Improve service access for autistic people, urges NHS

Providers and commissioners of mental health services must make them more accessible to people with a learning disability or autism, the NHS Confederation has urged.
People with autism and learning disabilities can suffer a ‘double whammy’ of setbacks if they need mental health support, the organisation said, because not only can they have higher mental health needs but they also frequently find it more difficult to access the services designed to help them. (Article from Public
Among the recommendations made in the ‘Equally accessible?’ report, launched at the Mental Health Network (MHN) annual conference – at which care services minister Norman Lamb is speaking – are that health checks at GPs should include a mental health assessment as a matter of routine and that appointment times and duration (and the format of inpatient services) should be adjusted to meet the needs of people with autism or a learning disability, including how they cope in unfamiliar environments. Also, the report said, information about mental health services should be made available in a variety of accessible and easy to read formats, including large print.Interim director of the Mental Health Network Paddy Cooney said: “The law is already perfectly clear on this. Public sector bodies are legally obliged to make reasonable adjustments to make sure their services are as accessible and effective for people with any protected characteristic, including learning disabilities or autism. But our researchers found that while there are some excellent examples of where mental health services are helping people with a learning disability or autism, these are not yet common across England.”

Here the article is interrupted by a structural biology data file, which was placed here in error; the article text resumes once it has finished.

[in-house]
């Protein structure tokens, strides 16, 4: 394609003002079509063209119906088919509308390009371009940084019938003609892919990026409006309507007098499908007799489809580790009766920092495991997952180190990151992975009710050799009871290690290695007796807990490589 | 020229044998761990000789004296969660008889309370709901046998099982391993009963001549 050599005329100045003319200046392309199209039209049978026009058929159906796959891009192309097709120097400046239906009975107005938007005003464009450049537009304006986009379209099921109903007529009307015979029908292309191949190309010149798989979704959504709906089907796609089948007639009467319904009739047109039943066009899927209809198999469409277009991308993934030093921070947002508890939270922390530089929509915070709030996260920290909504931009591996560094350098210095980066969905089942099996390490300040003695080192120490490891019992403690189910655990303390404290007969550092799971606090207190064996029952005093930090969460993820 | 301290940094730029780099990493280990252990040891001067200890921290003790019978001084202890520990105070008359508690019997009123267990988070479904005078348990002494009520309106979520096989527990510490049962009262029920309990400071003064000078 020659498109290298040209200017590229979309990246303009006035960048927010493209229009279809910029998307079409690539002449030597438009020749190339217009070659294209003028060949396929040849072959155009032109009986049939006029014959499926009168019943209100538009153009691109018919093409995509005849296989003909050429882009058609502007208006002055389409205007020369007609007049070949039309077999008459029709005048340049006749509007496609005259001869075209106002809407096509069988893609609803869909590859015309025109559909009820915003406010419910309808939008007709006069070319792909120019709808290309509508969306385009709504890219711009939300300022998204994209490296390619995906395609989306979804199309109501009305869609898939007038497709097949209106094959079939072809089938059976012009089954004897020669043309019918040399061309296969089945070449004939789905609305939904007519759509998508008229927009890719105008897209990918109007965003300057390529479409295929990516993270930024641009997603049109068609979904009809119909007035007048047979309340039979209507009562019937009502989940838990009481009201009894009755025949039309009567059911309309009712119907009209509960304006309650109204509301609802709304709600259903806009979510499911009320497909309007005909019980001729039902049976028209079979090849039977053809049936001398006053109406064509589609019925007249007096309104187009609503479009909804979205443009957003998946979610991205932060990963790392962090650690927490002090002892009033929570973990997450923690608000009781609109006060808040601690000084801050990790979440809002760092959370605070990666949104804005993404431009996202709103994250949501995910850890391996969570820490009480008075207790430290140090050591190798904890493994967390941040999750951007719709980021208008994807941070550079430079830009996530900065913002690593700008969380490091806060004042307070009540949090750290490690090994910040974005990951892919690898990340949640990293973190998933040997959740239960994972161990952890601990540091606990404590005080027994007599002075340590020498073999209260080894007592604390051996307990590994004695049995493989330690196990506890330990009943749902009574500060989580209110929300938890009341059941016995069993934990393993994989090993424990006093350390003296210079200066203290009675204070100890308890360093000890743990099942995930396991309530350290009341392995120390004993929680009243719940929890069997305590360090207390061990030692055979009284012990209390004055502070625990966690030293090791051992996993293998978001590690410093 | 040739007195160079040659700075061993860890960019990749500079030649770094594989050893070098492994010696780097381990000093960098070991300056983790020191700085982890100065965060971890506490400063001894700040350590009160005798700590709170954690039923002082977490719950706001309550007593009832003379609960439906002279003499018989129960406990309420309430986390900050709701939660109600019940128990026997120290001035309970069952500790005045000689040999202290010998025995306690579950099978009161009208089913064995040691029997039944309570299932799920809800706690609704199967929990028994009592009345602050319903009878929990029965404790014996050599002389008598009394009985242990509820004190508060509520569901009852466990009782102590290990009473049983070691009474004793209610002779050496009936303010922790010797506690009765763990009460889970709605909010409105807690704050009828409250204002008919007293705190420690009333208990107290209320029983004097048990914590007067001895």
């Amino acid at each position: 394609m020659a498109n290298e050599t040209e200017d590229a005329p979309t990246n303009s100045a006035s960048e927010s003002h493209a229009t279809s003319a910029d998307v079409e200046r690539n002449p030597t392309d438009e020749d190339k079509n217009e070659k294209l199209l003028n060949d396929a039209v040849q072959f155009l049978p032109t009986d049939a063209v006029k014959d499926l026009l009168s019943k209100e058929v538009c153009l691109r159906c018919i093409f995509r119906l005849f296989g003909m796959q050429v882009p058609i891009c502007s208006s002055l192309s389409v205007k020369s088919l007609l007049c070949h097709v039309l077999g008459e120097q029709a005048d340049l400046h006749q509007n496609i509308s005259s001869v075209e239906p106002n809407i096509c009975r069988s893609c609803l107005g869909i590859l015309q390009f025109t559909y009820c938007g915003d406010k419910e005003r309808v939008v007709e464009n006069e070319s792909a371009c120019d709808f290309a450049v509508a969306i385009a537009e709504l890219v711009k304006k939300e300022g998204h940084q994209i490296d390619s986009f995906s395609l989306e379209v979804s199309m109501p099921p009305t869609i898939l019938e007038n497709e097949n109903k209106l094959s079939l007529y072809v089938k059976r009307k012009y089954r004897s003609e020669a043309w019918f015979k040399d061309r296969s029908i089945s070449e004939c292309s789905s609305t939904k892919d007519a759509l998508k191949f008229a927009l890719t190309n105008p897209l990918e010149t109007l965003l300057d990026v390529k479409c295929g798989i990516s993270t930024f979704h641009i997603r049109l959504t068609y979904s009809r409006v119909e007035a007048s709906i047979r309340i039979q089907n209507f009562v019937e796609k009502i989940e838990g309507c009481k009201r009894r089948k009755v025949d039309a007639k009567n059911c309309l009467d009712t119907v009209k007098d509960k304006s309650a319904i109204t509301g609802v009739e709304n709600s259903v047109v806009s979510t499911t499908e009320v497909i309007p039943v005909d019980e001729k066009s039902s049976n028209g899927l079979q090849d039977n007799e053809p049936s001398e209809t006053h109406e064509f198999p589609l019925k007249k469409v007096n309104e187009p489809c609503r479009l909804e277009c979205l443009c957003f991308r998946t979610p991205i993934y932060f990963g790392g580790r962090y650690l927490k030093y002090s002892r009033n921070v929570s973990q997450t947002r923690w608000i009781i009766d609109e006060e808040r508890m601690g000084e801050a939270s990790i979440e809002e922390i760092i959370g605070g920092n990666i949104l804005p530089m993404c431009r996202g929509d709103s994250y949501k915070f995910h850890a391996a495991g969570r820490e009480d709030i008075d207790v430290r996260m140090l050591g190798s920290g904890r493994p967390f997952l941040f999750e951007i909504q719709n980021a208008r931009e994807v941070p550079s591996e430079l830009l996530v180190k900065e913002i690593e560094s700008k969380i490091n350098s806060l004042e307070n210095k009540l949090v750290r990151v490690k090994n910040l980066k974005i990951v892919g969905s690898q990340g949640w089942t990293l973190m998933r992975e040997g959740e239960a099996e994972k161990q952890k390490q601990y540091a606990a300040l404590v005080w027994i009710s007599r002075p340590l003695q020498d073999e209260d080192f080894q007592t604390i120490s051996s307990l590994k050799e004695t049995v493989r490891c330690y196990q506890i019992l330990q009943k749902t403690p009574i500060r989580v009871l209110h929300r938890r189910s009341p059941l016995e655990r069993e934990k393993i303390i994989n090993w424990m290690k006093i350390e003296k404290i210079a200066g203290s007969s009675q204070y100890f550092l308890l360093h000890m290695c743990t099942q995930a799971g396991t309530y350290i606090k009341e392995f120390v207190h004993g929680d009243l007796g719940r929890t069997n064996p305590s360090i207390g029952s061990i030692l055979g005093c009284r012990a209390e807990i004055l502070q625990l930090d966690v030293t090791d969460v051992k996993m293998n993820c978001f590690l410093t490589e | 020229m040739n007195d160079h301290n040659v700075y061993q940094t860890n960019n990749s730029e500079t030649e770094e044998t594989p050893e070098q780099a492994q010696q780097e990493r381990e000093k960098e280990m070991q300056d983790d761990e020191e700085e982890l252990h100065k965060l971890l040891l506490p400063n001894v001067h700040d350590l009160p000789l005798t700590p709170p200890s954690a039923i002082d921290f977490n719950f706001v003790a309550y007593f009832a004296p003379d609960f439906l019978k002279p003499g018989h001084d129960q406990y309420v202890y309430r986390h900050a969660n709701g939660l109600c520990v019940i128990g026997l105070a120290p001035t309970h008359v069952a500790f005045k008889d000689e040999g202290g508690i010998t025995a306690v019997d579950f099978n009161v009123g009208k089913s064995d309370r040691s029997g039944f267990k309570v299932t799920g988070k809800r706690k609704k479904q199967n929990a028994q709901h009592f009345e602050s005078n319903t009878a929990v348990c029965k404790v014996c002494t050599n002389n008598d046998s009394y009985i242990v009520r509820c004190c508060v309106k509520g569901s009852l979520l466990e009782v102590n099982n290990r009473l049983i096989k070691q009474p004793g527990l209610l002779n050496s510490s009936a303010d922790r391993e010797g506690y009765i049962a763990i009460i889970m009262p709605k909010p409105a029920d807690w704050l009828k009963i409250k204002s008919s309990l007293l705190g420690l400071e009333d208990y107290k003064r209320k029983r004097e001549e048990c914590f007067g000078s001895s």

He went on: “It is the 21st century and with today’s technology, we can share information and good practice in a split second. What we must do is make sure that the best practice, which currently exists in pockets of England, becomes standard across the country. No matter where a person with autism or a learning disability lives – whether it’s Cornwall or Cumbria – they need to know they are guaranteed the same level of access to mental health services as everyone else in their community.”

Southwark Carers will be at the Learning Disabilities Providers Fair today at Cambridge House, 1 Addington Square, Camberwell SE5 0HF, from 11am-2pm today.

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